Do You Teach A Sexy Language?

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Now that I have your attention, let me give you some tips on how to increase the likelihood that your students will remember the genders of their words.

As language teachers, we know that genders are crucial to speaking and writing in a language, but their importance is mostly lost on language learners who find it weird that things have genders. Face it, genders make no sense at all! Who decided that a piano should be masculine, and a guitar be feminine, anyway?

So instead of wearing out your knees begging your students to memorize their genders or getting discouraged when you see all the mistakes that could have been avoided if only they had listened to you, try one or all of the following methods and witness gender understanding:

1. Weed out the rebels.

Instead of having them memorize the gender for each individual noun, have them first weed out all the rebel words that don’t follow the gender rules of your language.

For example: In French, 80% of noun endings indicate gender. Feminine nouns tend to end in an -e or -ion, except for words ending in -age, -é, or -isme, which are masculine, along with most of the other words that don’t conform to the -e and -ion rule.

If students know these rules, they can easily determine most of the genders. All they have to do is pay attention to those dreaded exceptions. That’s where method #2 comes in.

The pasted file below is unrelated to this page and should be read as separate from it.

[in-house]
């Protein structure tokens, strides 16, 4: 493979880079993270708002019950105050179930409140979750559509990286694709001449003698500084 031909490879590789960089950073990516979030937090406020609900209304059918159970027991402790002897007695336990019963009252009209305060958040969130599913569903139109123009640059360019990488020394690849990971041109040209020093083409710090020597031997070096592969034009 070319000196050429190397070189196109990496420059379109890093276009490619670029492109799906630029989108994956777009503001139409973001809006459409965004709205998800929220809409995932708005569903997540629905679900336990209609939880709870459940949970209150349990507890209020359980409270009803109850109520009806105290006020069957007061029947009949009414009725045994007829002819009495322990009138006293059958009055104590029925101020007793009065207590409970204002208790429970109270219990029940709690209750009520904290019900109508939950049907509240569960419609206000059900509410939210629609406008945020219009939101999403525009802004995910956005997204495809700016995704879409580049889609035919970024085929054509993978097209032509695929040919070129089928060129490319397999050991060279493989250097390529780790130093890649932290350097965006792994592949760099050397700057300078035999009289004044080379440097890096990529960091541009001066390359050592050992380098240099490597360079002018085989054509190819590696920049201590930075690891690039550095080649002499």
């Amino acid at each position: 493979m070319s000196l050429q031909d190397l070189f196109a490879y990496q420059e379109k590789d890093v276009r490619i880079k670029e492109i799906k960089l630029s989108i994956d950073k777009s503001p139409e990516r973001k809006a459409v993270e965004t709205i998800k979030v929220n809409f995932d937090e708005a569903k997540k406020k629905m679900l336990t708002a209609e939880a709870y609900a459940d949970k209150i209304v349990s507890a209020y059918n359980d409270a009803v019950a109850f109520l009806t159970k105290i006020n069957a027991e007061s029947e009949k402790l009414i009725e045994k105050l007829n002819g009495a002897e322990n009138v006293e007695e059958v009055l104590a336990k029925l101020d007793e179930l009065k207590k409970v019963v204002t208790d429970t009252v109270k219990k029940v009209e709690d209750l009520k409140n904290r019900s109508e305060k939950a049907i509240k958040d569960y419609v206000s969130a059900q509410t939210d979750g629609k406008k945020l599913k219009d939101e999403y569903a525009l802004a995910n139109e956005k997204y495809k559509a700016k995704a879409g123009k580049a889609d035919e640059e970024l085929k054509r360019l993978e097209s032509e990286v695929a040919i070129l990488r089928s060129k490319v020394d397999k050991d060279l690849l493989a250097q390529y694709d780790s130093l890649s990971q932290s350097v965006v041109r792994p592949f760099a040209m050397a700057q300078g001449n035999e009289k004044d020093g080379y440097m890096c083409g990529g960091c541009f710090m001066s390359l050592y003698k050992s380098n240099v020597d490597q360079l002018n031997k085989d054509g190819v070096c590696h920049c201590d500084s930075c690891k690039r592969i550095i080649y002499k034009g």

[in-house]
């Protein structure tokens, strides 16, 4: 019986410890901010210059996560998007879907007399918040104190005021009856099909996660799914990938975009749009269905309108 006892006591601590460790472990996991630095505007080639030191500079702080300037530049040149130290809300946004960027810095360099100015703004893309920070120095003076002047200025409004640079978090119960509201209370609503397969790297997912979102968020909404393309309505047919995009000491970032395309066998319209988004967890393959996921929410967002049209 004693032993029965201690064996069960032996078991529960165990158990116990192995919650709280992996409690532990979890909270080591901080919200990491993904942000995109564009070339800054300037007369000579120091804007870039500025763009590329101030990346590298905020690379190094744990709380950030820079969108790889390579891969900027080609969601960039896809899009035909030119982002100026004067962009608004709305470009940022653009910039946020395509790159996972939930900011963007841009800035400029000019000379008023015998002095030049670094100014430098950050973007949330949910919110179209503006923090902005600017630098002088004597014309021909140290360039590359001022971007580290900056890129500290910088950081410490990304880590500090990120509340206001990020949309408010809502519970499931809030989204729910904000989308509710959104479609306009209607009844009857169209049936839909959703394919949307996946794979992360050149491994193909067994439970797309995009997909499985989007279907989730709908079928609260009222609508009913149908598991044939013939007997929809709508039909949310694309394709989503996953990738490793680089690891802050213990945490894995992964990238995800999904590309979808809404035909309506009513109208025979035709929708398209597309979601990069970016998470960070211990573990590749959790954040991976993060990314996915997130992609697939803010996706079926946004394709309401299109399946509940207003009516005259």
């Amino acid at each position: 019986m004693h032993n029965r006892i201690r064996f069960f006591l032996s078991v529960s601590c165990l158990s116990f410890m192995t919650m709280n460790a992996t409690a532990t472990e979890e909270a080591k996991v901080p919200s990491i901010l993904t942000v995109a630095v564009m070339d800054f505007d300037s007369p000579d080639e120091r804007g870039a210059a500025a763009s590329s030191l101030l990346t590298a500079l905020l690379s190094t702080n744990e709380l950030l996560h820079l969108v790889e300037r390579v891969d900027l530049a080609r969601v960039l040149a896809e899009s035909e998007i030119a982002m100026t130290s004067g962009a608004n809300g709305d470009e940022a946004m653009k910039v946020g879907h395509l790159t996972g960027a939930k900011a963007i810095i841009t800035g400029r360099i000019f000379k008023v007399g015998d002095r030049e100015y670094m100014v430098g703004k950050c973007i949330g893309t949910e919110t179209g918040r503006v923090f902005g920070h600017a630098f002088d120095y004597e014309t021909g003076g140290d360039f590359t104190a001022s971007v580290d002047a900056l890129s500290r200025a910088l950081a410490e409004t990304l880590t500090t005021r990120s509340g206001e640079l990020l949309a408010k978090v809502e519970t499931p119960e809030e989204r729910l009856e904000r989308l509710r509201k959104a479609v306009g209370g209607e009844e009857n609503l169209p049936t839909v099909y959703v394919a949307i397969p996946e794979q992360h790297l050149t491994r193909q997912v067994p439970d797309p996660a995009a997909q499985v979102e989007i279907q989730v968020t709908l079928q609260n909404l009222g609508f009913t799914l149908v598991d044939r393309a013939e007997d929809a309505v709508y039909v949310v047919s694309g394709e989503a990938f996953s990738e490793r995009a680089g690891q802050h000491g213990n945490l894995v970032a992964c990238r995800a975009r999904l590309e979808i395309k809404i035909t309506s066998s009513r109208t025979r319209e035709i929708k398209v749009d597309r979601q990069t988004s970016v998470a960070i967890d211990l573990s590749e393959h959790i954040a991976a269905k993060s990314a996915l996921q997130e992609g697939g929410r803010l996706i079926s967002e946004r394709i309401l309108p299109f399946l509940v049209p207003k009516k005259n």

2. Use mnemonics for the exceptions.

Mnemonics is a technique that associates words with images, sounds or stories to help learners remember either the meaning or in this case, the gender of a word. For more details, take a look at my blog Teach Tricky Words with Mnemonics.

For example, take the French rebel word maison (house). By its ending, you would think it was a masculine word, but it’s not. It’s feminine. To help students remember this exception, you associate the word image of a house with something feminine and pink. Such as…

For masculine rebel words such as fromage (cheese) one only needs to associate it with something manly and blue. I know it’s stereotyping, but it’s for a good cause.

 

For neuter words or words that can be masculine or feminine, such as the word enfant (child), imagine the color yellow and

something neutral like a happy face.

3. Practice with Tactilingo’s Gender Sort Game.

Methods one and two work well to kick-start the learner’s short-term memory, but for long-lasting effects, students need to internalize the information by practicing and repeating.

Until I developed Tactilingo, I could find nothing on the internet that would…

a. Help my students practice the gender of their words as often as they needed nor

b. Give me a way of verifying whether they had studied their genders.

This is why I created the Gender Sort Game. It allows students to sort their words into three color-coded categories.

Once sorted, they can print off a PDF version of the completed game, which creates a color-coded study list of their vocabulary words.

The idea is that when they think of a particular word, they will come to associate feminine words with pink, neuter/feminine or masculine words with yellow, and masculine words with blue.

By equipping your students with these three language learning tools, you will not only increase student engagement and retention but most of all, you will see a drastic reduction in simple gender mistakes. I call that a win-win for everyone. Sign up today for a free 30-day trial at www.Tactilingoapp.com and create, not only Gender Sort Games but also Matching Games and Sentence Games using YOUR OWN VOCABULARY.

Monique Poirier has taught FSL and ESL for over 30+ wonderful years in classroom and homeschool settings, to elementary, middle, high school and adult students. Check her out on LinkedIn.

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